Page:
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EMT and Harmine

EMT and Harmine

Cancer cells are crafty—just ask clinician-scientist Phuoc Tran, who has identified a new drug and created a new model to study it. In his current research, he is studying how cancer co-opts an exquisite process of human development to undergo its most lethal transformation. A process that normally directs an embryo to grow from a single cell into a fully developed human being may be the same one used by cancer cells to invade other parts of the body. This cellular guidance program is called EMT, and Tran says a cell undergoing EMT to form an embryo looks exactly the same as a rogue cancer cell as it spreads from its place of origin to a different organ in the body.

“The program isn’t bad, but the timing is,” explains Tran. The downstream consequences of this bad timing are the most critical event in the timeline of cancer development, a sentinel event that often distinguishes a curable cancer from an incurable one. It is called metastasis, and it occurs when a cancer migrates to another part of the body. This is the stage that ups the ante because it usually causes cancers to become resistant to treatment. Stopping or reversing the event is a priority of Tran’s. “Local disease is often curable with standard therapies,” he says. “It is metastatic disease that patients are dying from, and deciphering EMT could be an important step toward helping these patients.”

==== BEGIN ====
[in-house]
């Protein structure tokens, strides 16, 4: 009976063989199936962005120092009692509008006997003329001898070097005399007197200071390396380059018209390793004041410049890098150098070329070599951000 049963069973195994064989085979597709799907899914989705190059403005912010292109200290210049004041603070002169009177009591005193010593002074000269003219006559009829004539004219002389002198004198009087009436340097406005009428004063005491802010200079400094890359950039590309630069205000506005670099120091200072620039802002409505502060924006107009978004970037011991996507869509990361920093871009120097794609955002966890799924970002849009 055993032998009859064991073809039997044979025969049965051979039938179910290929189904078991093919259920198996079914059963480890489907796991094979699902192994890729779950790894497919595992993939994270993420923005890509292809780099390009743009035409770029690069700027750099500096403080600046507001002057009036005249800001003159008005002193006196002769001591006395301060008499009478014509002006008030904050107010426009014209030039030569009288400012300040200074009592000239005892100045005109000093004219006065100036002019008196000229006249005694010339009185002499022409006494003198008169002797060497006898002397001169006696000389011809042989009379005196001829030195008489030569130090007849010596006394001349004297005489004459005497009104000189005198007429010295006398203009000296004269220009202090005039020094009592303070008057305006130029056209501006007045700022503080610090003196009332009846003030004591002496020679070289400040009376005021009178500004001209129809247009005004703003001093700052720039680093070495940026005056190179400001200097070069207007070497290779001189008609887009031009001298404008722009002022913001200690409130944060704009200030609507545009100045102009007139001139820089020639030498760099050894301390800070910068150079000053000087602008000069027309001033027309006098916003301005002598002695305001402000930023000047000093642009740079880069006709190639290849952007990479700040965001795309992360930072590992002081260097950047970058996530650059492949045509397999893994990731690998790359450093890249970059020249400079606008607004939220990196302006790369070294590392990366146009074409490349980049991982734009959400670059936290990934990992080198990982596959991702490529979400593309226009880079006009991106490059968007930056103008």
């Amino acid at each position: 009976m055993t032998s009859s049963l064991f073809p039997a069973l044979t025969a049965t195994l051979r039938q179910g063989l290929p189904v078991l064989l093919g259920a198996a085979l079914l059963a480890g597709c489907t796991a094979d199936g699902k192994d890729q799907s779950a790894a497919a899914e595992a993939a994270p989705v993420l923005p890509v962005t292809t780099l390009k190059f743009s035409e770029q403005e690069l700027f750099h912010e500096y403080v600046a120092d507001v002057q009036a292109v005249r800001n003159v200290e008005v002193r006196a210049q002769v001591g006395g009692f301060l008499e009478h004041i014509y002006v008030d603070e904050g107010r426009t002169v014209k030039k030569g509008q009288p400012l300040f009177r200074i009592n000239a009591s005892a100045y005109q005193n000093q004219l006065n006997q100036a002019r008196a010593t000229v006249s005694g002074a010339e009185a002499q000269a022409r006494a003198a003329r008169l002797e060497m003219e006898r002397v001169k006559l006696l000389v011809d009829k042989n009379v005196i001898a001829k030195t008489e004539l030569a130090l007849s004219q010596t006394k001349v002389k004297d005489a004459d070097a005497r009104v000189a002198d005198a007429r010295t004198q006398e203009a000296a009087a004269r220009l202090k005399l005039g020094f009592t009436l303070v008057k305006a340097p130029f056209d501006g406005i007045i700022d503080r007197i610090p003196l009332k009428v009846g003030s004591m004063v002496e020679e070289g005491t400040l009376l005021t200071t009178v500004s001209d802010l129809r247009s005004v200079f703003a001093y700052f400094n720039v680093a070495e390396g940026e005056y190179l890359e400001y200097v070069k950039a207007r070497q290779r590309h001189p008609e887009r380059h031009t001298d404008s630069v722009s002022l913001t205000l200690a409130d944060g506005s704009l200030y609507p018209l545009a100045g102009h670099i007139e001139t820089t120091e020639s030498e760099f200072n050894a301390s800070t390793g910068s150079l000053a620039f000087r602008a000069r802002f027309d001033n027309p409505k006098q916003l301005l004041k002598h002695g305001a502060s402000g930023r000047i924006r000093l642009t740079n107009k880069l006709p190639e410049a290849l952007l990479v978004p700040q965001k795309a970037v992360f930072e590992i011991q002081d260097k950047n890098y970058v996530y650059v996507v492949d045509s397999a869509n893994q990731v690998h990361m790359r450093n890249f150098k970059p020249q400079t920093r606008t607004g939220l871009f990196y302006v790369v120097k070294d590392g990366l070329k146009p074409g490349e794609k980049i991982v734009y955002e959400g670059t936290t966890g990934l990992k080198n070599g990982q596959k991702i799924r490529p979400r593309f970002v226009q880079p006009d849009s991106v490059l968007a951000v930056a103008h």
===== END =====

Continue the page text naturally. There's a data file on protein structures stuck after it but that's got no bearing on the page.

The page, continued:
EMT is a program that should be turned off and filed away after full embryo development. What reactivates it is not completely understood, but Tran suspects it is an ongoing injury to cells, such as chronic inflammation. “Cancer cells select the processes they need to survive. They don’t reinvent the wheel. Everything cancer needs is already there,” says Tran. “It pulls the programs it needs from our DNA and uses them to its advantage.” What’s more, there is a natural cellular resistance built into EMT. It’s an important safeguard that allows embryos to grow and survive, but in cancer, this resiliency makes for a resistant cancer.

“A spreading cancer is like an astronaut going into space. He has special equipment to adapt and survive in a foreign environment. EMT provides survival gear to cancer cells, allowing them to travel and invade distant parts of the body, and resist external stimuli that would kill normal cells,” says Tran. To prove his theory, Tran is using a uniquely engineered mouse model that allows him to turn genes on and off. By manipulating genes, he is able to make the mice get spontaneous tumors in different organs, creating an animal research model representative of the way humans develop cancers.

With this realistic model, Tran can study the role of EMT in many cancer types. By incorporating luciferase, the gene in fireflies that causes their iconic glow, into the model, Tran and team are able to make all genes related to EMT glow in the mice. He has identified a plant-based drug called harmine that directly interferes with the EMT program. Now, he can test the drug in his unique animal model and other laboratory models to see if can block EMT, and convert resistant cancers to radiation treatment and anticancer drug-responsive cancers.

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